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The true story of meth

by Amy Rue
| May 2, 2021 12:00 AM

Montana is 1,200 miles from our southern border, yet the effects of the border crisis ripple across our state. In late March, many of our U.S. Senators visited the southern border. Unfortunately, serious dialogue about meth entering our country became the brunt of political banter on social media and national headlines. It saddens us that many misinterpreted and misrepresented factual comments that were made and distracted from the much larger issue. We cannot let that be the end of the story in the fight against meth.

Meth is one of the most addictive, most available and, in some areas, least expensive drug in our country. Meth doesn’t discriminate against your political party, color, religious beliefs, age, sexual orientation or identified gender. One hit leaves a trail of human suffering — addiction, crime, death — where people, families and communities are changed forever.

Graham Macker is someone I knew personally. He spent his short lifetime battling meth addiction. I met Graham in my role with the Montana Meth Project, our state’s only organization solely dedicated to meth prevention. HBO was filming “Montana Meth,” a documentary produced by our founder, Tom Siebel, that featured Graham’s story of addiction — a straight-A student who had abandoned the classroom in pursuit of the euphoric rush of meth. We watched as Graham’s relationship with meth took center stage in his life at the cost to his family, school, sports and social life. At this same time, the physical changes in Graham could not be overlooked. He lost a significant amount of weight and muscle mass, and sores speckled his face. He had little contact with his family unless he needed to be bailed out or retrieved from the E.R. At a sobering moment in the film, his mother, Wendy Macker, asks in tears, “How does it end?”

A few years later Graham was the subject of a CBS Evening News’ story. Hair blowing in the wind under our striking Montana sky, Graham played with his dog. He told national correspondent, Ben Tracy, that he was clean after a four-year battle with meth addiction.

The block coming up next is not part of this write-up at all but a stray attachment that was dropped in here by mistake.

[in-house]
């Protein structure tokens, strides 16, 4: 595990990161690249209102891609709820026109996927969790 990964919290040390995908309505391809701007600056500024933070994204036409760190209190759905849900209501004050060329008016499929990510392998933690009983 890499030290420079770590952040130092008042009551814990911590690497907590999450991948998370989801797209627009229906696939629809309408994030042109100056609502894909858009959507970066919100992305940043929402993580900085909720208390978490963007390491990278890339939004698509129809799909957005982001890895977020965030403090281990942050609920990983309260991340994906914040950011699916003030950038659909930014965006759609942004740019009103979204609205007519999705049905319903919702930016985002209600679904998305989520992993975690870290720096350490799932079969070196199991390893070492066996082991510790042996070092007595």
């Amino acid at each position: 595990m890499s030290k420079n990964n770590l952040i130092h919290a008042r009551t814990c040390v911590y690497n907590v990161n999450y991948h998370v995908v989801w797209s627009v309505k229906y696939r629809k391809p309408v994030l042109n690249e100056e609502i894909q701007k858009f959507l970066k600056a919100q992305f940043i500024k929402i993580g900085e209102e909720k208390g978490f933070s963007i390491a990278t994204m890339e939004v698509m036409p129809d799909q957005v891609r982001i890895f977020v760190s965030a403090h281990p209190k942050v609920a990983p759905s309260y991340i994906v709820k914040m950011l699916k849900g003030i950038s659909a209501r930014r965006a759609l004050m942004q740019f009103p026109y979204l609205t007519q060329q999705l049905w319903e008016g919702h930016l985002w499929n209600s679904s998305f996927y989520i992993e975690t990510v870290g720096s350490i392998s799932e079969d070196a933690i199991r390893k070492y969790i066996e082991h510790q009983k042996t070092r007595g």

Three years later, Wendy had the answer to her question. Graham was found dead in the Missouri River. He had walked away from the pre-release center he was sent to after violating probation on charges of forgery and writing bad checks, during a relapse back into the dark world of meth. Fleeing Homeland Security helicopters and dogs, he escaped into the icy waters — his body was discovered months later in a February ice jam.

Graham’s family carries the anguish of his loss every day. We all do.

This is the story of meth in Montana, and there are countless more: the young rancher who can’t kick his addiction and commits suicide during COVID, the grandmother who beats her grandbabies as she hallucinates, the girl forced into sex trafficking under meth-induced control, the toddler abandoned and entered into foster care after his mom leaves to find her dealer and is arrested.

As you read headlines about meth smuggled in across the border, meth seizures and crimes committed by addicts, remember the stories of human life destroyed and support your leaders to act.

We support all those who are in the fight against meth. It will take all of us in the private and public sectors to remove the drug from our states and the clutches of users. We must stop the drug cartels. We must stay vigilant in educating all populations about the devastating risks of drug use. We must be united. Banter aside, sleeves rolled up and heads together.

Meth. Not Even Once.

Amy Rue is the executive director of the Montana Meth Project.